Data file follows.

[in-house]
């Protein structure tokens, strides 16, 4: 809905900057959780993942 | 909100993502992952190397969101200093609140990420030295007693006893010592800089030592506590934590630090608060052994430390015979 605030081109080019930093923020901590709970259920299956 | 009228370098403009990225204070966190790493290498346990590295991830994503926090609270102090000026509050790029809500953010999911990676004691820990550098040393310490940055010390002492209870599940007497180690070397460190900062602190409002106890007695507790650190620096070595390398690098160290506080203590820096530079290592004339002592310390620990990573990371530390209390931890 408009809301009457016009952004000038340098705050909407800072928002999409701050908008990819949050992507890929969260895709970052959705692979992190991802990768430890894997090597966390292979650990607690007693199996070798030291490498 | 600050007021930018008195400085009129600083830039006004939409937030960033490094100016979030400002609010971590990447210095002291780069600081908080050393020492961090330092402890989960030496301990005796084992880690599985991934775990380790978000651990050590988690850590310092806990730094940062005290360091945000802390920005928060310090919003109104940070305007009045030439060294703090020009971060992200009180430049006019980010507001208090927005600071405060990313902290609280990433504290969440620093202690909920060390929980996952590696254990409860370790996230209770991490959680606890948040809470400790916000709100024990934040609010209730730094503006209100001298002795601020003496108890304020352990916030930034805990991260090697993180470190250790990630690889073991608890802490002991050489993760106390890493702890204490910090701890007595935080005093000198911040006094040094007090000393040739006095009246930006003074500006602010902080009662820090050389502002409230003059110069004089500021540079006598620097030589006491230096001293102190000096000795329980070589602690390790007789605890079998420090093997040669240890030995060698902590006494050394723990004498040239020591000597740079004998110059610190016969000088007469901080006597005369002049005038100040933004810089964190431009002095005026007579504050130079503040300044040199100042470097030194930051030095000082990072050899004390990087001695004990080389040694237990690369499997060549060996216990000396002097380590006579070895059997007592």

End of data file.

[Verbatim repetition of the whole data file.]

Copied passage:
[in-house]
């Protein structure tokens, strides 16, 4: 809905900057959780993942 | 909100993502992952190397969101200093609140990420030295007693006893010592800089030592506590934590630090608060052994430390015979 605030081109080019930093923020901590709970259920299956 | 009228370098403009990225204070966190790493290498346990590295991830994503926090609270102090000026509050790029809500953010999911990676004691820990550098040393310490940055010390002492209870599940007497180690070397460190900062602190409002106890007695507790650190620096070595390398690098160290506080203590820096530079290592004339002592310390620990990573990371530390209390931890 408009809301009457016009952004000038340098705050909407800072928002999409701050908008990819949050992507890929969260895709970052959705692979992190991802990768430890894997090597966390292979650990607690007693199996070798030291490498 | 600050007021930018008195400085009129600083830039006004939409937030960033490094100016979030400002609010971590990447210095002291780069600081908080050393020492961090330092402890989960030496301990005796084992880690599985991934775990380790978000651990050590988690850590310092806990730094940062005290360091945000802390920005928060310090919003109104940070305007009045030439060294703090020009971060992200009180430049006019980010507001208090927005600071405060990313902290609280990433504290969440620093202690909920060390929980996952590696254990409860370790996230209770991490959680606890948040809470400790916000709100024990934040609010209730730094503006209100001298002795601020003496108890304020352990916030930034805990991260090697993180470190250790990630690889073991608890802490002991050489993760106390890493702890204490910090701890007595935080005093000198911040006094040094007090000393040739006095009246930006003074500006602010902080009662820090050389502002409230003059110069004089500021540079006598620097030589006491230096001293102190000096000795329980070589602690390790007789605890079998420090093997040669240890030995060698902590006494050394723990004498040239020591000597740079004998110059610190016969000088007469901080006597005369002049005038100040933004810089964190431009002095005026007579504050130079503040300044040199100042470097030194930051030095000082990072050899004390990087001695004990080389040694237990690369499997060549060996216990000396002097380590006579070895059997007592």